In a city she was not familiar with—at least not in any but a surface, tourist sense—it would be too easy to stumble into organized crime networks and get hurt or killed. When people thought of organized crime, it was the Mafia or the tongs or, in recent years, the banks, careless of whom they destroyed in their grasping for money. The big guys were scary, but the networks most regular people ran afoul of were the small-time franchises, pimps who “owned” prostitutes and prostitutes who “owned” street corners and drug dealers who “owned” territories. The criminal equivalent of mom-and-pop stores. Every city, and a lot of small towns, were riddled with them.

Burn, Nevada Barr’s sixteenth Anna Pigeon mystery, is something of a departure from previous installments. Continue reading

Review: Savages

This review was originally posted on Buried Under Books.

Don Winslow
Simon & Schuster, July 2010
ARC from Creatures ‘n Crooks.

Every great company has an origin story, and here is Ben and Chonny’s:

They’re hanging out at the beach, Chon on extended leave between his two hitches, and they’re playing volleyball on the court next to the Hotel Laguna.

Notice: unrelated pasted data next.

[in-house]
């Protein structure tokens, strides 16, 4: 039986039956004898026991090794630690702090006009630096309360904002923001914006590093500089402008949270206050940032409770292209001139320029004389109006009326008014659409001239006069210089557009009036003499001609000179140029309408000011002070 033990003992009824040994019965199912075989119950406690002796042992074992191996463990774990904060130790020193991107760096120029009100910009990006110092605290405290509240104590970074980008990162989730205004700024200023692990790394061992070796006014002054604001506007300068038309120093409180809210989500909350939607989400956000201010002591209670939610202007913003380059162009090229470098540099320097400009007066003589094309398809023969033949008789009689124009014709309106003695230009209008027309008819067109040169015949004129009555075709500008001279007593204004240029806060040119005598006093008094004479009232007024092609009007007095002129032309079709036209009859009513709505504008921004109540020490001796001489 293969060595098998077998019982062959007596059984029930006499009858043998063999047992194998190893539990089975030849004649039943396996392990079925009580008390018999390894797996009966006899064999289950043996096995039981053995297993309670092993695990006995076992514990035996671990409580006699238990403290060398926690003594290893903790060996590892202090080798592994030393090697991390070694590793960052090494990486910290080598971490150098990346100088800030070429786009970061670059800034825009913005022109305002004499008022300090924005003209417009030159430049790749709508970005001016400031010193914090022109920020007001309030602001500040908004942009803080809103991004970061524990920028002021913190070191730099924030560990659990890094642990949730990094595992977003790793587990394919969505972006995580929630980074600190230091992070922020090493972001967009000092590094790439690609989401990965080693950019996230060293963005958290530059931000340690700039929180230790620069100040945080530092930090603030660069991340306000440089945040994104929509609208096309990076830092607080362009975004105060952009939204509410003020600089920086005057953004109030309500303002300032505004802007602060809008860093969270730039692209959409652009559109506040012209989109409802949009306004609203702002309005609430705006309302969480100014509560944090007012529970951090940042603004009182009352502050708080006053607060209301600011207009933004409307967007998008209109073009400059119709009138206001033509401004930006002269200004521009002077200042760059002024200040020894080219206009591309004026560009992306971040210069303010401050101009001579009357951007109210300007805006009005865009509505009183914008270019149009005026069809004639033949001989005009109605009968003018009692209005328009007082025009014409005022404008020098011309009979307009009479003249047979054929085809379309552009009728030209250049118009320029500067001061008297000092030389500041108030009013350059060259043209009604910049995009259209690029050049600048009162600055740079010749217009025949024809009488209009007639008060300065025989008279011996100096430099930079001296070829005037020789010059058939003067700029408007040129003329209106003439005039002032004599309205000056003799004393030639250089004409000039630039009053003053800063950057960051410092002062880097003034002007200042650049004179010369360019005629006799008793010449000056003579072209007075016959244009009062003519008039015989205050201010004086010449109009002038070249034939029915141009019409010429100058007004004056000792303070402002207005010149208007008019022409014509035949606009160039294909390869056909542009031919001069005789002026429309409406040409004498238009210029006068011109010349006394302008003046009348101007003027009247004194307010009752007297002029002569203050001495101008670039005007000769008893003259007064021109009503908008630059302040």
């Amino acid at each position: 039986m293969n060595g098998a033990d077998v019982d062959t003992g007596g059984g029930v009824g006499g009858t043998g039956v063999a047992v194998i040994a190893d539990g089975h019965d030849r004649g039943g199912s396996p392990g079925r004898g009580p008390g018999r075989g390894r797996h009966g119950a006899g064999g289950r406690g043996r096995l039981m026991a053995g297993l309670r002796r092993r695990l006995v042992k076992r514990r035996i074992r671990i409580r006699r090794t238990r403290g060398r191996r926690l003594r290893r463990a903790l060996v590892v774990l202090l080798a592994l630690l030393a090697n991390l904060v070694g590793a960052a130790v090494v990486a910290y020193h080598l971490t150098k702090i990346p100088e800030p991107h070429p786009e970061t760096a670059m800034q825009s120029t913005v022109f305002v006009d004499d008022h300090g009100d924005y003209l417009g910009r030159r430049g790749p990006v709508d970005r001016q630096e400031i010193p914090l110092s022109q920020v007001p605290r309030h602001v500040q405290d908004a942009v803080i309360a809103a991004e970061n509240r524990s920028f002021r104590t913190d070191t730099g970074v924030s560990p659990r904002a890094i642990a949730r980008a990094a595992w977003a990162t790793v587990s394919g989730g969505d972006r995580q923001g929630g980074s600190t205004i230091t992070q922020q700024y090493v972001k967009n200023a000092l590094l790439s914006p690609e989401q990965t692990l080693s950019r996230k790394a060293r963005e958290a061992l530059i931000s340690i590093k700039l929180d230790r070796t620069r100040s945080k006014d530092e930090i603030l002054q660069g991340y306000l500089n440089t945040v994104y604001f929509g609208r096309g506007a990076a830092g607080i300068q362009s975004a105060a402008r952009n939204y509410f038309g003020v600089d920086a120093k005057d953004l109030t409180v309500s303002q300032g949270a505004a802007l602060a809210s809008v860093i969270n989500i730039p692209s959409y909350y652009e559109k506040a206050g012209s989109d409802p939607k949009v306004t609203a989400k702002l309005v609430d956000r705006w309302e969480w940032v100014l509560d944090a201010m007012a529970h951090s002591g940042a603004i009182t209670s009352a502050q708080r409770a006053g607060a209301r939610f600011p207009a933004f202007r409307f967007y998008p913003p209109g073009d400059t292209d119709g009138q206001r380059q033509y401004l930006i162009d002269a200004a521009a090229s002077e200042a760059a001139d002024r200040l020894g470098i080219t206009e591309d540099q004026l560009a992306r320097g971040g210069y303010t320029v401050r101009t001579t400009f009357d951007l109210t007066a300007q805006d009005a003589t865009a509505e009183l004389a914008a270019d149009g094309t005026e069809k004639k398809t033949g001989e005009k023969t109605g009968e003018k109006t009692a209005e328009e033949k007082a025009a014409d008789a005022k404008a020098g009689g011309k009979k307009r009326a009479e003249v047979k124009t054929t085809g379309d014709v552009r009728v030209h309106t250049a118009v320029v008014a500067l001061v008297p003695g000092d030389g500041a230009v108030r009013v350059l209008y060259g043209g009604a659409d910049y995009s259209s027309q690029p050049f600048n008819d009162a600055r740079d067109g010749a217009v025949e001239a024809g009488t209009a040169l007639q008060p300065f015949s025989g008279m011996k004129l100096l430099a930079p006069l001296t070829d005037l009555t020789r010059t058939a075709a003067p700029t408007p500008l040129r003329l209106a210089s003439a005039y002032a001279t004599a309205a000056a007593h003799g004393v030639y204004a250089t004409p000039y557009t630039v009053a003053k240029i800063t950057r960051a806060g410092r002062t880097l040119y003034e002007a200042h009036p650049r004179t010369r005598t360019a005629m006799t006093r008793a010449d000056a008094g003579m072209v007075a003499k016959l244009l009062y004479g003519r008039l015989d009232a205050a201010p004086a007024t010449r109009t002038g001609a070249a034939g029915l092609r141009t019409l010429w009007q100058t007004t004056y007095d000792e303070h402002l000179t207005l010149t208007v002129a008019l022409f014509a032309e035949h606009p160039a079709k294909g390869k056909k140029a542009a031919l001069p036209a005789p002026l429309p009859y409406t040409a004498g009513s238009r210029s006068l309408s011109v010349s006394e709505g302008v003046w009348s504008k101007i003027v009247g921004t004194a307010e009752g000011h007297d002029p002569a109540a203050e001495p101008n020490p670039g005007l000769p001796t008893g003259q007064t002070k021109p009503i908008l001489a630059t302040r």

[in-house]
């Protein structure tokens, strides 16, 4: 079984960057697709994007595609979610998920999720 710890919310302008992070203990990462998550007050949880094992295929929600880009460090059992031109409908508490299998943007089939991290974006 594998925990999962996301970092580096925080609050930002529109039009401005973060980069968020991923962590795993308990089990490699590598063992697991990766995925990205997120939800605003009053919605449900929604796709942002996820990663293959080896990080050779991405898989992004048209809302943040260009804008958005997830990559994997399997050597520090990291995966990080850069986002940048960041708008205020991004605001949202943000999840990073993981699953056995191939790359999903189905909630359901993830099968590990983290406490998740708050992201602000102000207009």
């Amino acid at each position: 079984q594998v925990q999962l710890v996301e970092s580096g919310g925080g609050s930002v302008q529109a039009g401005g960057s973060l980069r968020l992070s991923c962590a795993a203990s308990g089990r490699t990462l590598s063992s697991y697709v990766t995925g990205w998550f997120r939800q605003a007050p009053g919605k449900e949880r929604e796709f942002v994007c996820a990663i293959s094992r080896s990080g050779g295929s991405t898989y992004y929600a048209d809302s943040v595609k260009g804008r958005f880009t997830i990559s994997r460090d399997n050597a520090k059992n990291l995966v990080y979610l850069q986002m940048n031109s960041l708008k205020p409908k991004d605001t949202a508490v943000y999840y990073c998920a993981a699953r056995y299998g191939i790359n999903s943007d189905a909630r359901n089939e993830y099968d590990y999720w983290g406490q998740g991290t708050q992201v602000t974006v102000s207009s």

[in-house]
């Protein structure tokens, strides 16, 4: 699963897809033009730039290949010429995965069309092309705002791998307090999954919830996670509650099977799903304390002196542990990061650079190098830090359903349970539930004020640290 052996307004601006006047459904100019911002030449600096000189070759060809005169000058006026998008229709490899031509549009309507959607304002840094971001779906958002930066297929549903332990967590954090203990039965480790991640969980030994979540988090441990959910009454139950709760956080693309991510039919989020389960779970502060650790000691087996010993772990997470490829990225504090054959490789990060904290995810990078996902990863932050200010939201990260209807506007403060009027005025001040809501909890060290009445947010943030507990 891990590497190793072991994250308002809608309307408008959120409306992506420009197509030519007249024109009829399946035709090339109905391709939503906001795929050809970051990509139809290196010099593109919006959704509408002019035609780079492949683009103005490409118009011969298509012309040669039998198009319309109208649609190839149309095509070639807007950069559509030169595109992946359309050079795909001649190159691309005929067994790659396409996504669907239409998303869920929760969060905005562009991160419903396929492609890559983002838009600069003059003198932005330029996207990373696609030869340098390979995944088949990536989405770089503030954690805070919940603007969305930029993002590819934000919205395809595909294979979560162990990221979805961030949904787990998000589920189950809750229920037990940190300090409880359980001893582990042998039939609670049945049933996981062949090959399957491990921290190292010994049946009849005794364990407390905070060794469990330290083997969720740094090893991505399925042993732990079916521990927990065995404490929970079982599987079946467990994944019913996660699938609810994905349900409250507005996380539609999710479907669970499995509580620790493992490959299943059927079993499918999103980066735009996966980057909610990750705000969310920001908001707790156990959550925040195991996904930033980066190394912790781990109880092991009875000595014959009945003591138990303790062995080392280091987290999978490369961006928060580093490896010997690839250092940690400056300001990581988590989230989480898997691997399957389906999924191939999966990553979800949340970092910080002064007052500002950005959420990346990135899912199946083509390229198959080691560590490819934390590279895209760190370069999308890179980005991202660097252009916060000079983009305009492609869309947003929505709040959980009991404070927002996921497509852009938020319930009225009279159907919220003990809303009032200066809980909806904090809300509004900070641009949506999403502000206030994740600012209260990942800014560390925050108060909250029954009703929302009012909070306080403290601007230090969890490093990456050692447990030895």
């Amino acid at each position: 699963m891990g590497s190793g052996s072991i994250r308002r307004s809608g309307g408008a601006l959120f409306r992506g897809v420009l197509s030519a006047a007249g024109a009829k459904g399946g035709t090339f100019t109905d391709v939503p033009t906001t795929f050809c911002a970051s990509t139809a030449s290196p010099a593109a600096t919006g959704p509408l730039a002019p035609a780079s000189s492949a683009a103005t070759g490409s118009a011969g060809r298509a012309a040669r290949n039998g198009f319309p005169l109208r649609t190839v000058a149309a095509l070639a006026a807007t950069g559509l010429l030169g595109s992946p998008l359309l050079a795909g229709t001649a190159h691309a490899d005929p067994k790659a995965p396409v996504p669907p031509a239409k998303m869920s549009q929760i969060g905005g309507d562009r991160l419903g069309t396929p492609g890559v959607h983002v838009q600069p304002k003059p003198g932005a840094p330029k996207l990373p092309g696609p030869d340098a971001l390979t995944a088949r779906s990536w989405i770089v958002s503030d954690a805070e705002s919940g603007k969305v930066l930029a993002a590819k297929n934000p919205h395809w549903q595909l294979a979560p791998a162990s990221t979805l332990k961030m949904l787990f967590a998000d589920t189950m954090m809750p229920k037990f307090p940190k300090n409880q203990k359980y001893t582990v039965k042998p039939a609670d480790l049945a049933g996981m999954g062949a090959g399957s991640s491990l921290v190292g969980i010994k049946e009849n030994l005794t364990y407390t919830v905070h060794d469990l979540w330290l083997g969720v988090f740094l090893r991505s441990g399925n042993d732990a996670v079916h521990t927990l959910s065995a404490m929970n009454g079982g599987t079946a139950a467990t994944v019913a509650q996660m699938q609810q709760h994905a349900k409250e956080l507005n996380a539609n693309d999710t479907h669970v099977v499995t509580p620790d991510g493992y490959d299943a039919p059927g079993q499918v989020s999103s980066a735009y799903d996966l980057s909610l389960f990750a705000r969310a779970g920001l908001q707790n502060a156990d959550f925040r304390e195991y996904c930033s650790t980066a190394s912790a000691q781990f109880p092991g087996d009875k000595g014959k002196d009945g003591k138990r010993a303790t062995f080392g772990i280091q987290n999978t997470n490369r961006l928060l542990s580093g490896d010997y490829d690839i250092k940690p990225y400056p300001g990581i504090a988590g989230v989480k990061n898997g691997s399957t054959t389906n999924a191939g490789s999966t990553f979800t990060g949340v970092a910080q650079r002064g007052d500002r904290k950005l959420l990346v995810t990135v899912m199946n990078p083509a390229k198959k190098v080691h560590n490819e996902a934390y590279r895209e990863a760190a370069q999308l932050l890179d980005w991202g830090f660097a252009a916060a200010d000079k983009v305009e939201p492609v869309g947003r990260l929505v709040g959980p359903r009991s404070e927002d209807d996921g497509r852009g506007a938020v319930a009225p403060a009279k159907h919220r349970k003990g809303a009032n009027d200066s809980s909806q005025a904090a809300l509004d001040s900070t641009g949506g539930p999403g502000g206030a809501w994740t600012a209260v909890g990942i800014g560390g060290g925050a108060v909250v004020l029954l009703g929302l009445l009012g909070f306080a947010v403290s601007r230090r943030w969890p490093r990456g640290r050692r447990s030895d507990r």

Ben and Chon are the kings of the court, and why not? Two tall, lanky, athletic guys who make a great team. Ben is the setter who thinks of the game as chess, Chon is the spiker who goes for the kill. They win a lot more often than they lose, they have a good time, and tanned chicks in bikins and suntan oil stop and watch them do it.

It’s a good life.

Savages consists of 290 chapters in just over 300 pages. The writing is staccato, aggressive, punchy, with abbreviated sentences that frequently fall into

staggered breaks

like this;

the occasional scene rendered in screenplay format as though the POV character were imagining it as a movie; the liberal use of em-dashes, acronyms and a weirdly compelling southern California version of Cockney rhyming slang; and more pop-culture references and brand-name dropping than you can swing a dead cat at.

The story is thus: Ben and Chon run a very lucrative marijuana growing and distribution business. Continue reading

Review: The Hundred Thousand Kingdoms

This review was originally posted on Buried Under Books.

The Hundred Thousand Kingdoms
N.K. Jemisin
Orbit, February 2010
ARC from Creatures ‘n Crooks.